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Effects of soil tillage on runoff generation in a Mediterranean apricot orchard

AutorAbrisqueta Villena, Isabel ; Plana, V.; Mounzer, Oussama ; Ruiz Sánchez, M. Carmen
Palabras claveApricot
Drip irrigation
Rainwater harvesting
Soil tillage
Water saving
Fecha de publicación16-oct-2007
CitaciónAgricultural Water Management 93(1-2):11-18 (2007)
ResumenTwo different soil tillage practices (perforated topsoil and mini-catchments) were compared with no tillage (control) in an assay to reduce runoff, promote infiltration and take advantage of rainfall in a drip irrigated, hillside apricot orchard under semi-arid Mediterranean conditions. In addition, the efficiency of water harvesting was quantified for the purpose of saving irrigation water. To predict runoff generation in the three treatments, the best fit was obtained with a two-parameter exponential model, which included the product of rainfall amount and rainfall intensity as independent variable. The model explains, on average, 92% of runoff generation for three soil tillage treatments. The antecedent soil moisture content may account for part of the unexplained runoff generation. More than 30% of the rainfall was lost by runoff in the control treatment, underlining the potential risk of sloping plantations for water and soil conservation. Both soil tillage treatments (mini-catchments and perforated topsoil) decreased the runoff by an 80% compared to the control treatment. During the experimental period, the mini-catchment treatment collected 86% and the perforated topsoil 57% more than the control, providing mean irrigation water saving of about 11 and 9%, respectively. Even these relatively modest figures are very valuable in South-east Spain which suffers from severe droughts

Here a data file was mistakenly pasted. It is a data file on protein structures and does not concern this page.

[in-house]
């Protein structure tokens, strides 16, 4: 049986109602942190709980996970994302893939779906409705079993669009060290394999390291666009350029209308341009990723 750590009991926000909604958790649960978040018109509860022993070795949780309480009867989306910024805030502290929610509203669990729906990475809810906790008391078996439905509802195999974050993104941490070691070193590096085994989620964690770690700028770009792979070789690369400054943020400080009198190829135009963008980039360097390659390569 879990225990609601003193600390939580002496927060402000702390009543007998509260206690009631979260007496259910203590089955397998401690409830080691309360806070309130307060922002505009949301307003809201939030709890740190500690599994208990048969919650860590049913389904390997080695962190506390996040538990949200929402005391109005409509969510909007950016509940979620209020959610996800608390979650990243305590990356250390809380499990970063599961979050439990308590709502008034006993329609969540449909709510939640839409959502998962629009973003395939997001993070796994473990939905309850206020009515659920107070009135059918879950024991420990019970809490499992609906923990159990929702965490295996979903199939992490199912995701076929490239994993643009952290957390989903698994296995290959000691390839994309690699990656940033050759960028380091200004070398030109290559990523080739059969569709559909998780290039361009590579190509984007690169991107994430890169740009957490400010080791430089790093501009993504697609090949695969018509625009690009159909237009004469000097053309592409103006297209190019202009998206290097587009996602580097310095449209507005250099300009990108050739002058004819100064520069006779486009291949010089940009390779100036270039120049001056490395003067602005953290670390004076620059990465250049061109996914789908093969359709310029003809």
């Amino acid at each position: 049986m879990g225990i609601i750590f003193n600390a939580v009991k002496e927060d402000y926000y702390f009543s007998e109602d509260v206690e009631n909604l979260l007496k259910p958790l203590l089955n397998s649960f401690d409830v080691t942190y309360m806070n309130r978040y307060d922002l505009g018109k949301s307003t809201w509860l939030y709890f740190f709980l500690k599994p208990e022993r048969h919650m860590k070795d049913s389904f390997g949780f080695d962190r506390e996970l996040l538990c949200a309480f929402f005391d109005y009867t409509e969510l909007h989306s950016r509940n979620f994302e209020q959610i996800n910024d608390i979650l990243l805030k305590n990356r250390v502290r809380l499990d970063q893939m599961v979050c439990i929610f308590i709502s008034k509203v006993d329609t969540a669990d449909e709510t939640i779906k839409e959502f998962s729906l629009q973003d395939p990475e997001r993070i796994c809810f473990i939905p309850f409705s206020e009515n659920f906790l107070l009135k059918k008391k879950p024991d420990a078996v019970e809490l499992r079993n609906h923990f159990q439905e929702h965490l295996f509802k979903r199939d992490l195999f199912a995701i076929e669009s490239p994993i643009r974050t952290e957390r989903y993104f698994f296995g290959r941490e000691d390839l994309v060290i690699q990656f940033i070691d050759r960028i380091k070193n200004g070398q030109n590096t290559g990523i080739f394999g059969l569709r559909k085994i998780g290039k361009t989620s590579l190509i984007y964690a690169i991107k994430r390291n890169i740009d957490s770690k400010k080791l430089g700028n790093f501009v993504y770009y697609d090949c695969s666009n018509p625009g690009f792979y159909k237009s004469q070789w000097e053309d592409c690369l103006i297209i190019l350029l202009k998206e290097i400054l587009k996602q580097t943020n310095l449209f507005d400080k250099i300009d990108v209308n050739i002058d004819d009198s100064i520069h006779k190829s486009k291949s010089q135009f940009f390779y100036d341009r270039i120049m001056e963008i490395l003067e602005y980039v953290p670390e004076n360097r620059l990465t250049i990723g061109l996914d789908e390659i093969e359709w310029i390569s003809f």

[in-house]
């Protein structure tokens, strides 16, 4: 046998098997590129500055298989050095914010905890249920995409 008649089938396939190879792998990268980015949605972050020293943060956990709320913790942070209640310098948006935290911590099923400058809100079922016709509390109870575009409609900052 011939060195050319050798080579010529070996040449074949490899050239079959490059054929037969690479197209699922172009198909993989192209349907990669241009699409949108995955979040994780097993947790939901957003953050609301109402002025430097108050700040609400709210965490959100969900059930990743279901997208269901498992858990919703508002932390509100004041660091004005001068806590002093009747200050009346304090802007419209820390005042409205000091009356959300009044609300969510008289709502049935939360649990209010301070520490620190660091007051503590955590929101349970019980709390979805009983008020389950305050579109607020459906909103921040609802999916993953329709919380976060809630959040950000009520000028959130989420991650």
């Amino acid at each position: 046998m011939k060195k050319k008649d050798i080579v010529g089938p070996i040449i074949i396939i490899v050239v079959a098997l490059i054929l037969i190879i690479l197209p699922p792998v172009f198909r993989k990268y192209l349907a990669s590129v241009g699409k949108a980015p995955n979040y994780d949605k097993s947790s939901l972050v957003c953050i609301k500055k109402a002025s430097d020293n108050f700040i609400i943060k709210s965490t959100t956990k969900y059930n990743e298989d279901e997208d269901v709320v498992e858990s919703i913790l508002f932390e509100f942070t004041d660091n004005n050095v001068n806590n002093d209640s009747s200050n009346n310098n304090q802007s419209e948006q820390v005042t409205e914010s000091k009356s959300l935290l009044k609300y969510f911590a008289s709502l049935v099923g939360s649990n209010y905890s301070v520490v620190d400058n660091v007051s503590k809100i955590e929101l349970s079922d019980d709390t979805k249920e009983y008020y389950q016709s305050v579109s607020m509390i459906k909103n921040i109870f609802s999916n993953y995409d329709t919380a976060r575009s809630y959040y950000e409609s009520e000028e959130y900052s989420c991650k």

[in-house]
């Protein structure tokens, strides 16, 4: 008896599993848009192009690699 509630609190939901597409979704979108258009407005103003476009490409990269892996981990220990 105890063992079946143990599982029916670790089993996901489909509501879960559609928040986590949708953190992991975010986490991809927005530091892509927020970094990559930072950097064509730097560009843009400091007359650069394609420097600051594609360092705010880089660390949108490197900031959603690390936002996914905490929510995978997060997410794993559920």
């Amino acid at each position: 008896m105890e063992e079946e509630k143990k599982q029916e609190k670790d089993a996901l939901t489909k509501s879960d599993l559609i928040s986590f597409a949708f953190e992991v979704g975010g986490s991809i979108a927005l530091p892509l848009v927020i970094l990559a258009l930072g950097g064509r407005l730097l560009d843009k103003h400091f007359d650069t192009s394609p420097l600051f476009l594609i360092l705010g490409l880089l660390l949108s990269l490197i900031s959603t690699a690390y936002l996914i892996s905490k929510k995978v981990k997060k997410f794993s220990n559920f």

Versión del editorhttp://dx.doi.org/10.1016/j.agwat.2007.06.002
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